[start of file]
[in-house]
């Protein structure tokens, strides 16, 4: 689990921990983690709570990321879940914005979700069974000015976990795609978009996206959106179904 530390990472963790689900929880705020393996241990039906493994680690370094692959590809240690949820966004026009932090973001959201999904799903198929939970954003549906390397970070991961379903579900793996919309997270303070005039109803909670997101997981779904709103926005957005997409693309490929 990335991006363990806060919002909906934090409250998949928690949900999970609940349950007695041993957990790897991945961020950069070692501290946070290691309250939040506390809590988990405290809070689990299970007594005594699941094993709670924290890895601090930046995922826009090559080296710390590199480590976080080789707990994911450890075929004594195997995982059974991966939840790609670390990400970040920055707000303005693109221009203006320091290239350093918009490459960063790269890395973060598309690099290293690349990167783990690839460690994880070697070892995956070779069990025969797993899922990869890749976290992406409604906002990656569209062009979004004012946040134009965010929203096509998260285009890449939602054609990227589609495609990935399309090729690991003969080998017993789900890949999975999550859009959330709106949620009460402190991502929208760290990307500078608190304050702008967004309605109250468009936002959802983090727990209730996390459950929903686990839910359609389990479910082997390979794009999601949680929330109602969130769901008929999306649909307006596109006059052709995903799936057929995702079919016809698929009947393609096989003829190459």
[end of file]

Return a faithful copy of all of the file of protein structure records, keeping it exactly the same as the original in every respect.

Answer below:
[in-house]
């Protein structure tokens, strides 16, 4: 689990921990983690709570990321879940914005979700069974000015976990795609978009996206959106179904 530390990472963790689900929880705020393996241990039906493994680690370094692959590809240690949820966004026009932090973001959201999904799903198929939970954003549906390397970070991961379903579900793996919309997270303070005039109803909670997101997981779904709103926005957005997409693309490929 990335991006363990806060919002909906934090409250998949928690949900999970609940349950007695041993957990790897991945961020950069070692501290946070290691309250939040506390809590988990405290809070689990299970007594005594699941094993709670924290890895601090930046995922826009090559080296710390590199480590976080080789707990994911450890075929004594195997995982059974991966939840790609670390990400970040920055707000303005693109221009203006320091290239350093918009490459960063790269890395973060598309690099290293690349990167783990690839460690994880070697070892995956070779069990025969797993899922990869890749976290992406409604906002990656569209062009979004004012946040134009965010929203096509998260285009890449939602054609990227589609495609990935399309090729690991003969080998017993789900890949999975999550859009959330709106949620009460402190991502929208760290990307500078608190304050702008967004309605109250468009936002959802983090727990209730996390459950929903686990839910359609389990479910082997390979794009999601949680929330109602969130769901008929999306649909307006596109006059052709995903799936057929995702079919016809698929009947393609096989003829190459």